Knitting, Cross Stitch, Karen's Korner

A Busy Start To 2018

I don’t know about you but I have had rather a busy start to 2018. It has involved family, friends, knitting and cross stitch, so it has also been a very good start.

One of the special things about Christmas is being able to catch up with family, and this year was no different. Following that, on the 6th of January, our elder son arrived with his two little dogs to stay with us for a few weeks. He has just completed “The Longest Walk New Zealand” during which he walked just over 5000 km around the country to try to help raise awareness of animal welfare organisations. You can find out more about his adventures on his website (see link above).

A Busy Start To 2018I have been spending quite a lot of time in the last few weeks with two of my grandchildren who live locally. The weather has been lovely for most of the time and we have been on a number of “adventures”. These have ranged from a paddle in the local stream accompanied by a crowd of curious ducks, to a bush walk and a walk along the shoreline of the local harbour. It is great when kids enjoy doing simple, outdoor things. I feel very blessed to have this involvement with them.

A Busy Start To 2018On the crafting front, I have knitted a couple of little hats for some twins girls who were born prematurely to a young couple from our church. I also made a larger version for their three year old sister. It was fun to do such tiny knitting, especially knowing that the twins and their mum are all doing well.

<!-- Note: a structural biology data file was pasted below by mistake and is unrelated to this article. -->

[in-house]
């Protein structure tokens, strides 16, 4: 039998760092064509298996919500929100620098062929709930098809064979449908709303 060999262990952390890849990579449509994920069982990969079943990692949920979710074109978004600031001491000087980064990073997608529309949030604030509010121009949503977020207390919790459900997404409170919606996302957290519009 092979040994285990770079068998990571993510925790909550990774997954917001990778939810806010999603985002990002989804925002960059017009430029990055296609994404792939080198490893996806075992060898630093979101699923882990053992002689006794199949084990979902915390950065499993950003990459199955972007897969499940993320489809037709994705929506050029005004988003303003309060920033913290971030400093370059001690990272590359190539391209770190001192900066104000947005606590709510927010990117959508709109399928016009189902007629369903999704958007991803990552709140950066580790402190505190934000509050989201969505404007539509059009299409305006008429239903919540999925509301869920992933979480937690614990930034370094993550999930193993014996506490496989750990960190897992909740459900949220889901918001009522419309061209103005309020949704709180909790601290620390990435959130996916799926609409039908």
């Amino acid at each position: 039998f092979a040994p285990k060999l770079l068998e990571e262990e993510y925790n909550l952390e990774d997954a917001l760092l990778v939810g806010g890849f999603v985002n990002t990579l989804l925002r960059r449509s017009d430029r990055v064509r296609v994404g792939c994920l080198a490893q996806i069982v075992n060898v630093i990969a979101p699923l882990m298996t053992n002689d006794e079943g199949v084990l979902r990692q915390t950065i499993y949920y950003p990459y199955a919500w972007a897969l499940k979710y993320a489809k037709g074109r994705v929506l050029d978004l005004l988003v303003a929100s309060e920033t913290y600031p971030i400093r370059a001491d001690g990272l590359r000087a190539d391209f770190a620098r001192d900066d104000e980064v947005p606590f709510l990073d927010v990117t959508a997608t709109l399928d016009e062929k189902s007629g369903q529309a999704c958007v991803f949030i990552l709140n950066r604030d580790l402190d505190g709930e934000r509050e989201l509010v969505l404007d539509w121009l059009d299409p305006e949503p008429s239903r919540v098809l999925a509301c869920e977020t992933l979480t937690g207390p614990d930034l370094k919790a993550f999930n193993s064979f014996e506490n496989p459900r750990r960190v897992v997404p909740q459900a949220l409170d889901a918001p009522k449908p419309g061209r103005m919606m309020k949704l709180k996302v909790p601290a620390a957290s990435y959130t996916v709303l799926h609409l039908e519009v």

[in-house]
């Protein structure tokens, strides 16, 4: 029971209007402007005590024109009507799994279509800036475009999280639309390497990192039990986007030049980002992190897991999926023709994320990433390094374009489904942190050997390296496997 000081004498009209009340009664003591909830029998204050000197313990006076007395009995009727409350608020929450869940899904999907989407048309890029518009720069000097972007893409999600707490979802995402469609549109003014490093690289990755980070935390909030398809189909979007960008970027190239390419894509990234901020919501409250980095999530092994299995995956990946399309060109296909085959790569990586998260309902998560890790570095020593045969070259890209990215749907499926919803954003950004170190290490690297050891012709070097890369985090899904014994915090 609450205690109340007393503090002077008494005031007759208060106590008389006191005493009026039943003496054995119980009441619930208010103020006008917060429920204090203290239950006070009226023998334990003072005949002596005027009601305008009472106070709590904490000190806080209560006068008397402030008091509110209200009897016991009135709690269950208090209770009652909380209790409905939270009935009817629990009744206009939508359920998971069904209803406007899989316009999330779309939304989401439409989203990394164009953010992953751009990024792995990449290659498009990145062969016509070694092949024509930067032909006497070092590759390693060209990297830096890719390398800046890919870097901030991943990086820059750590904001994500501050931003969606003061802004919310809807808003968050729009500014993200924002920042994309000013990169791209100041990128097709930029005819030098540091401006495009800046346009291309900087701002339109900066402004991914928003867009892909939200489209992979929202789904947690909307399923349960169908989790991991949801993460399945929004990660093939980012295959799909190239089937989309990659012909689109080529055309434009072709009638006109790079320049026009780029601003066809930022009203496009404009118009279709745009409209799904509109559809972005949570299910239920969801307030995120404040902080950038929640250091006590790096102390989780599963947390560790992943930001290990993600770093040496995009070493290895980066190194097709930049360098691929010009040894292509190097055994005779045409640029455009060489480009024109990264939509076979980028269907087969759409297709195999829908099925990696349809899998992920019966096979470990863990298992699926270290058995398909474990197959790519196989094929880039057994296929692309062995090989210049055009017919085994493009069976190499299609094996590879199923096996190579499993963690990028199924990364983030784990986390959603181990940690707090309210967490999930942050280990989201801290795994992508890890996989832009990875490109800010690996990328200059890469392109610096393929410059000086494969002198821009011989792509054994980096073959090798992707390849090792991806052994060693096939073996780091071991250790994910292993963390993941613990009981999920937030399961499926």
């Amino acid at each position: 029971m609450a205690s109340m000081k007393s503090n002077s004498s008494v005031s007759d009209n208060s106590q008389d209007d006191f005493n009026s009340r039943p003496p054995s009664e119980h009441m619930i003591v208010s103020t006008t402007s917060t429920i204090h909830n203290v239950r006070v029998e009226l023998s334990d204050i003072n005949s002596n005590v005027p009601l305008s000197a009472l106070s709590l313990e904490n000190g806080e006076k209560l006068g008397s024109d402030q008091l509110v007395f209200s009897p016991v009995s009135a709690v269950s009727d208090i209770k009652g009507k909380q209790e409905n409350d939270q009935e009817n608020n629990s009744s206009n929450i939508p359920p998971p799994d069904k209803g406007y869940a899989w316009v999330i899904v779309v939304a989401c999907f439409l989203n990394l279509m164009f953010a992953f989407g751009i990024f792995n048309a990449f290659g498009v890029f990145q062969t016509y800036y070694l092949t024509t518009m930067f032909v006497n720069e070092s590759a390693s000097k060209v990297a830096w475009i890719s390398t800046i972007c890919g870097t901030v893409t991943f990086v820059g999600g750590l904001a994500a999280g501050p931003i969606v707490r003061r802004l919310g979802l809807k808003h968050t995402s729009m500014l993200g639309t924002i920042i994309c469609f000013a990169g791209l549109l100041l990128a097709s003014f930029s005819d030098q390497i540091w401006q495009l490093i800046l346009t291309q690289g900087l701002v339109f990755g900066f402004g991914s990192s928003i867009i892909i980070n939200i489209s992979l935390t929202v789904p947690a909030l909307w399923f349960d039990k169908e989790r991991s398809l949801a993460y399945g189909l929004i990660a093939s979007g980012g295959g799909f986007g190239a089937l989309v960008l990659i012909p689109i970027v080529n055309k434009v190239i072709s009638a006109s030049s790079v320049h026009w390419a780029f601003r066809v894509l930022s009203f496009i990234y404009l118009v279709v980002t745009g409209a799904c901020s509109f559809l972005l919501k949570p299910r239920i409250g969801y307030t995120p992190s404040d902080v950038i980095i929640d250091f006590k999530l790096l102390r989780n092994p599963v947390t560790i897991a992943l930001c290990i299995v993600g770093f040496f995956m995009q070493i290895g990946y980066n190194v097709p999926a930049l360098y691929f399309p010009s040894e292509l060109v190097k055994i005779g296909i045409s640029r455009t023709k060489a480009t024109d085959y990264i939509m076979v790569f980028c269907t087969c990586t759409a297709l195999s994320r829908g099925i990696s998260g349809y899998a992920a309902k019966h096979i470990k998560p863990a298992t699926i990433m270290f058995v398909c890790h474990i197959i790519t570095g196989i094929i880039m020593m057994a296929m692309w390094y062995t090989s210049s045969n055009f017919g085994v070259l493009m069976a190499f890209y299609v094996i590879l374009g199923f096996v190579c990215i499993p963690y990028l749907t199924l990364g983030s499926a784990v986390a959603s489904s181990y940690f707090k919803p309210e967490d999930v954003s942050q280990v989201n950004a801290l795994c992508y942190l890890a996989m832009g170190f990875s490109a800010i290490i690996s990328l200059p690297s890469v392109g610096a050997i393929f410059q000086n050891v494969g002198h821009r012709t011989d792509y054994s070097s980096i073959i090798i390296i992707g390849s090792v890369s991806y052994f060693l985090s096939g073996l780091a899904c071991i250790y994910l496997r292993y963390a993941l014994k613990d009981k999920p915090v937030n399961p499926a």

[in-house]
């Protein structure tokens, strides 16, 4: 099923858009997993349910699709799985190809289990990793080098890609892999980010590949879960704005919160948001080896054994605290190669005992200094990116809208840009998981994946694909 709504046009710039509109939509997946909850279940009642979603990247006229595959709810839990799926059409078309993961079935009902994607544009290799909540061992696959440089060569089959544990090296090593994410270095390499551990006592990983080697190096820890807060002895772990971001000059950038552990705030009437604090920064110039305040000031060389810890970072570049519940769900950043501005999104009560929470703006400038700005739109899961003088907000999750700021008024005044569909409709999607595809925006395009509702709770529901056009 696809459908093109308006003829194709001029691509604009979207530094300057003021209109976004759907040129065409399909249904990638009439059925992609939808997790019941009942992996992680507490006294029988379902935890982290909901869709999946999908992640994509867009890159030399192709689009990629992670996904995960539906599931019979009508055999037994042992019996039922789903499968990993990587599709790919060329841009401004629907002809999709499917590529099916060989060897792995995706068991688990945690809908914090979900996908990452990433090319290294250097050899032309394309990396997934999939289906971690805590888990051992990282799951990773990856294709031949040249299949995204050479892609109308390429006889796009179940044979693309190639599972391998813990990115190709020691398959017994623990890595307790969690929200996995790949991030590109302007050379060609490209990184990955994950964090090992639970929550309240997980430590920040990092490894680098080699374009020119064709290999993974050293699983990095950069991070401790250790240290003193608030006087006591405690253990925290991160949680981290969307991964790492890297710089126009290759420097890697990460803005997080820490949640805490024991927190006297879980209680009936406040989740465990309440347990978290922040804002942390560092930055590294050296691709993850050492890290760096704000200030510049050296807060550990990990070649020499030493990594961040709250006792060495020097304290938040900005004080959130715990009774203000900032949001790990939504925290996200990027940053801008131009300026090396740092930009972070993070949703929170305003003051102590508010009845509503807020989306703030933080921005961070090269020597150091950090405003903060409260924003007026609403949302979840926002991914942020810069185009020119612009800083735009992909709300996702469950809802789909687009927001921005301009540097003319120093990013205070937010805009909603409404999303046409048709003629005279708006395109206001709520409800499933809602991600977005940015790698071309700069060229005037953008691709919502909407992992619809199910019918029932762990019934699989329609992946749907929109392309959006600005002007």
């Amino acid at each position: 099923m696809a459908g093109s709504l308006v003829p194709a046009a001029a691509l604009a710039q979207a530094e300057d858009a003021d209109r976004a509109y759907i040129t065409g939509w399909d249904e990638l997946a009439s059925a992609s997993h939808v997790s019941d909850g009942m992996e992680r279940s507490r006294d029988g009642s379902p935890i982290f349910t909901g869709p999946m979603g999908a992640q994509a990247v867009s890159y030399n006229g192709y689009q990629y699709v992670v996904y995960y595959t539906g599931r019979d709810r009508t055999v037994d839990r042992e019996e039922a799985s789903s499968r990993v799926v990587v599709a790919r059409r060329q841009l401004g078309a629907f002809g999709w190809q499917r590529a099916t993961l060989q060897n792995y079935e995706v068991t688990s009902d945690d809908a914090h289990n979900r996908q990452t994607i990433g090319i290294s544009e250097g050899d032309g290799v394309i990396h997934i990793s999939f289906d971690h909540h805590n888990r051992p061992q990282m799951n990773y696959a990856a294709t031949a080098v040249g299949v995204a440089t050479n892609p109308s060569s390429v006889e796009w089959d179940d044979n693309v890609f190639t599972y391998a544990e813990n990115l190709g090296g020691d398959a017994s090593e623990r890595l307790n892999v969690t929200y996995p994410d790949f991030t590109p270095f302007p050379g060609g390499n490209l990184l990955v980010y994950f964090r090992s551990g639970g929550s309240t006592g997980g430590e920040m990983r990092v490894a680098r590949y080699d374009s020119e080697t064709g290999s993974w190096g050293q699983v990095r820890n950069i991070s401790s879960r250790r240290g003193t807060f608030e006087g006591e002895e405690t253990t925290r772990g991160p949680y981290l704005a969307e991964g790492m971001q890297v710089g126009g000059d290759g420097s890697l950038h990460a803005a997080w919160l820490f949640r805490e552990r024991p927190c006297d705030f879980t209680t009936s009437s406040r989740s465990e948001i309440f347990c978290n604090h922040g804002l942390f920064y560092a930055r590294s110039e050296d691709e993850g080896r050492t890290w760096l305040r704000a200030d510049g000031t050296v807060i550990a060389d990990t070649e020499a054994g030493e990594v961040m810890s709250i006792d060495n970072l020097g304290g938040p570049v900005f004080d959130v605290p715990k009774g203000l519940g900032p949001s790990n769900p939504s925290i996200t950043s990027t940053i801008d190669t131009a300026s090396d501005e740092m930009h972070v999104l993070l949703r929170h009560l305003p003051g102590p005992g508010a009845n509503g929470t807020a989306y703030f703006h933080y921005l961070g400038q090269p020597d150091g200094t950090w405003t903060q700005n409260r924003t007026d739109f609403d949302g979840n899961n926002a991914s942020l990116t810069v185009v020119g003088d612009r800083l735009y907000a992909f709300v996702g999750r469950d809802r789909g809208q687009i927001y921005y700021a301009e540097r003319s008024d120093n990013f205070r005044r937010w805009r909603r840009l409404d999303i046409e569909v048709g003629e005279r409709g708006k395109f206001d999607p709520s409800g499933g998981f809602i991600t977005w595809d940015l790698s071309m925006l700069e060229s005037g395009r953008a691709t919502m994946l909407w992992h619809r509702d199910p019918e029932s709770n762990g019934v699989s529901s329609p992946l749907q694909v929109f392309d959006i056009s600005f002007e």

A Busy Start To 2018Over the last couple of months I have also been busy with three more cross stitched cushion covers. These are for the three grandchildren who live locally. They all have their birthdays within a few weeks of each other at the end of January / beginning of February, so it is good to have them finished. I just need to put the backings on them all now.

I hope you have all had a good start to the year and look forward to sharing more with you soon.

Knitting

Christmas Knitting Ideas

Christmas Knitting Ideas
The last post in my Christmas series is Christmas knitting ideas. I have rediscovered a wonderful pattern book on my shelf called “Jean Greenhowe’s Christmas Special”. All the photos I have taken for this post are of pictures in this book. It is a Sirdar book (number 236).

Christmas Knitting IdeasI am not usually overly keen on knitted Nativity scenes, but I find the one in this book quite delightful. I won’t have the time to make it for this year, but plan to give it a go next year. I really like the way the figures all seem to belong together.

Christmas Knitting Ideas Christmas Knitting IdeasThe book has a great selection of knitted toys too. They come in a range of sizes and would all make lovely gifts for children and maybe even some bigger people too. There are several versions of Santa, including a Mrs Claus, and several different snowmen too. They are joined by such things as an upside down doll, a teddy, a reindeer, an elf, and even a fairy for the top of the tree.

Christmas Knitting IdeasChristmas Knitting IdeasAnother thing which interested me was a collection of small Christmas stockings. They look like a great idea for putting just a few small treats in. I find that a lot of stocking patterns seem to be a bit big. I find that a lot of stocking patterns seem to be a bit big. It can also be fun to use up some of your yarn scraps knitting little tree decorations.

If you are looking for a bit more inspiration for projects to add to your Christmas craft selection, I suggest you check out some of my affiliate sites listed below. Enter “Christmas” in their site search bar and you will find a treasure trove of ideas. Enjoy your browsing!

Affiliate sites:

Leisure Arts, Craftsy, Annie’s, Knit Picks, LoveKnitting, Creative BugConnecting Threads

**This post contains affiliate links and I will be compensated if you make a purchase after clicking on my links.

Crochet, Knitting, Lace Making

So What Is Lace Anyway?